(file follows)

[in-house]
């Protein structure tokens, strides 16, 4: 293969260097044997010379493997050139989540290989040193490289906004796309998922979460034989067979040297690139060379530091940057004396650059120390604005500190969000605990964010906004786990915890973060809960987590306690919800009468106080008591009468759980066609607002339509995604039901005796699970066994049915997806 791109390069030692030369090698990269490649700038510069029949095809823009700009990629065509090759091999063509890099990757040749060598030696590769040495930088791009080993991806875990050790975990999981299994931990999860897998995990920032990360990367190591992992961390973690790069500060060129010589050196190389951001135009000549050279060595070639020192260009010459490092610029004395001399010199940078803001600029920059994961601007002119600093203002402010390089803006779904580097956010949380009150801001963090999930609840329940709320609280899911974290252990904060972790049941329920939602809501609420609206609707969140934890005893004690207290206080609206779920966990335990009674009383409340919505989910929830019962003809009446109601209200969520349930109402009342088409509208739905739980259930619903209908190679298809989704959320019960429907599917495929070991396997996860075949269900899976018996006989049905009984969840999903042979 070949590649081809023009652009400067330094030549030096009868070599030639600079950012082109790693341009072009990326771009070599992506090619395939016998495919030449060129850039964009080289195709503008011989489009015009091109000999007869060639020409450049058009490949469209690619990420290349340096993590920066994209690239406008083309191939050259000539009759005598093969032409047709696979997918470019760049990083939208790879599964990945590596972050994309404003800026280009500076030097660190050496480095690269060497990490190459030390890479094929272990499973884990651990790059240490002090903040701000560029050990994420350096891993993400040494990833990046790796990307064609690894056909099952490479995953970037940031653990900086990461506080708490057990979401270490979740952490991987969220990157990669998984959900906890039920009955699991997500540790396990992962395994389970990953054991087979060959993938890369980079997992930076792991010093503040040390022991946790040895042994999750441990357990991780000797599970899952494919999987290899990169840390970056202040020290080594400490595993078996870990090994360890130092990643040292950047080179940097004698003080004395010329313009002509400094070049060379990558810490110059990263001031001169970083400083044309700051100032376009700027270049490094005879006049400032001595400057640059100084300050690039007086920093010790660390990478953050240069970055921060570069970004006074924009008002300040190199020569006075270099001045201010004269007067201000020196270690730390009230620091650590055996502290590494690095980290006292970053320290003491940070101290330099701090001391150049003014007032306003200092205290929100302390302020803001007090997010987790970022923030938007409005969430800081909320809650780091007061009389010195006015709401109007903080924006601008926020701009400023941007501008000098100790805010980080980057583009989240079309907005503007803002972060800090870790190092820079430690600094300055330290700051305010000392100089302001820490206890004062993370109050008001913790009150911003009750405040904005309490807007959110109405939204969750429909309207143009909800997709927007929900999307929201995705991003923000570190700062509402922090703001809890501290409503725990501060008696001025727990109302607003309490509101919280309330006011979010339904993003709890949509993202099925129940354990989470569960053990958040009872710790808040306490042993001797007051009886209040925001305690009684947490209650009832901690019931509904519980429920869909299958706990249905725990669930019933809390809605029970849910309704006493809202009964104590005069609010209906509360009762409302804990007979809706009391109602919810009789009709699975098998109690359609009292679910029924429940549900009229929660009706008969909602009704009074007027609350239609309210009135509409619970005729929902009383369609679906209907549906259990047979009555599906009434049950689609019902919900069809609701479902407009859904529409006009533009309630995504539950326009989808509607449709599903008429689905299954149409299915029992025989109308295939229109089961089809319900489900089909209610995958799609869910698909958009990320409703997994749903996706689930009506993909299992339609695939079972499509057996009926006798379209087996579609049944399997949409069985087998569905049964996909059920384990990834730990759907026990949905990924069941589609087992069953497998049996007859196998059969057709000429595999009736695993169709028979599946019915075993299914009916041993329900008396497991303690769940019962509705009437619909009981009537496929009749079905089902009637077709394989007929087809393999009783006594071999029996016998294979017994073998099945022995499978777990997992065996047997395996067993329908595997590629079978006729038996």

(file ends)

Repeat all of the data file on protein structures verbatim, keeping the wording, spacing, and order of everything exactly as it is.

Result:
[in-house]
């Protein structure tokens, strides 16, 4: 293969260097044997010379493997050139989540290989040193490289906004796309998922979460034989067979040297690139060379530091940057004396650059120390604005500190969000605990964010906004786990915890973060809960987590306690919800009468106080008591009468759980066609607002339509995604039901005796699970066994049915997806 791109390069030692030369090698990269490649700038510069029949095809823009700009990629065509090759091999063509890099990757040749060598030696590769040495930088791009080993991806875990050790975990999981299994931990999860897998995990920032990360990367190591992992961390973690790069500060060129010589050196190389951001135009000549050279060595070639020192260009010459490092610029004395001399010199940078803001600029920059994961601007002119600093203002402010390089803006779904580097956010949380009150801001963090999930609840329940709320609280899911974290252990904060972790049941329920939602809501609420609206609707969140934890005893004690207290206080609206779920966990335990009674009383409340919505989910929830019962003809009446109601209200969520349930109402009342088409509208739905739980259930619903209908190679298809989704959320019960429907599917495929070991396997996860075949269900899976018996006989049905009984969840999903042979 070949590649081809023009652009400067330094030549030096009868070599030639600079950012082109790693341009072009990326771009070599992506090619395939016998495919030449060129850039964009080289195709503008011989489009015009091109000999007869060639020409450049058009490949469209690619990420290349340096993590920066994209690239406008083309191939050259000539009759005598093969032409047709696979997918470019760049990083939208790879599964990945590596972050994309404003800026280009500076030097660190050496480095690269060497990490190459030390890479094929272990499973884990651990790059240490002090903040701000560029050990994420350096891993993400040494990833990046790796990307064609690894056909099952490479995953970037940031653990900086990461506080708490057990979401270490979740952490991987969220990157990669998984959900906890039920009955699991997500540790396990992962395994389970990953054991087979060959993938890369980079997992930076792991010093503040040390022991946790040895042994999750441990357990991780000797599970899952494919999987290899990169840390970056202040020290080594400490595993078996870990090994360890130092990643040292950047080179940097004698003080004395010329313009002509400094070049060379990558810490110059990263001031001169970083400083044309700051100032376009700027270049490094005879006049400032001595400057640059100084300050690039007086920093010790660390990478953050240069970055921060570069970004006074924009008002300040190199020569006075270099001045201010004269007067201000020196270690730390009230620091650590055996502290590494690095980290006292970053320290003491940070101290330099701090001391150049003014007032306003200092205290929100302390302020803001007090997010987790970022923030938007409005969430800081909320809650780091007061009389010195006015709401109007903080924006601008926020701009400023941007501008000098100790805010980080980057583009989240079309907005503007803002972060800090870790190092820079430690600094300055330290700051305010000392100089302001820490206890004062993370109050008001913790009150911003009750405040904005309490807007959110109405939204969750429909309207143009909800997709927007929900999307929201995705991003923000570190700062509402922090703001809890501290409503725990501060008696001025727990109302607003309490509101919280309330006011979010339904993003709890949509993202099925129940354990989470569960053990958040009872710790808040306490042993001797007051009886209040925001305690009684947490209650009832901690019931509904519980429920869909299958706990249905725990669930019933809390809605029970849910309704006493809202009964104590005069609010209906509360009762409302804990007979809706009391109602919810009789009709699975098998109690359609009292679910029924429940549900009229929660009706008969909602009704009074007027609350239609309210009135509409619970005729929902009383369609679906209907549906259990047979009555599906009434049950689609019902919900069809609701479902407009859904529409006009533009309630995504539950326009989808509607449709599903008429689905299954149409299915029992025989109308295939229109089961089809319900489900089909209610995958799609869910698909958009990320409703997994749903996706689930009506993909299992339609695939079972499509057996009926006798379209087996579609049944399997949409069985087998569905049964996909059920384990990834730990759907026990949905990924069941589609087992069953497998049996007859196998059969057709000429595999009736695993169709028979599946019915075993299914009916041993329900008396497991303690769940019962509705009437619909009981009537496929009749079905089902009637077709394989007929087809393999009783006594071999029996016998294979017994073998099945022995499978777990997992065996047997395996067993329908595997590629079978006729038996």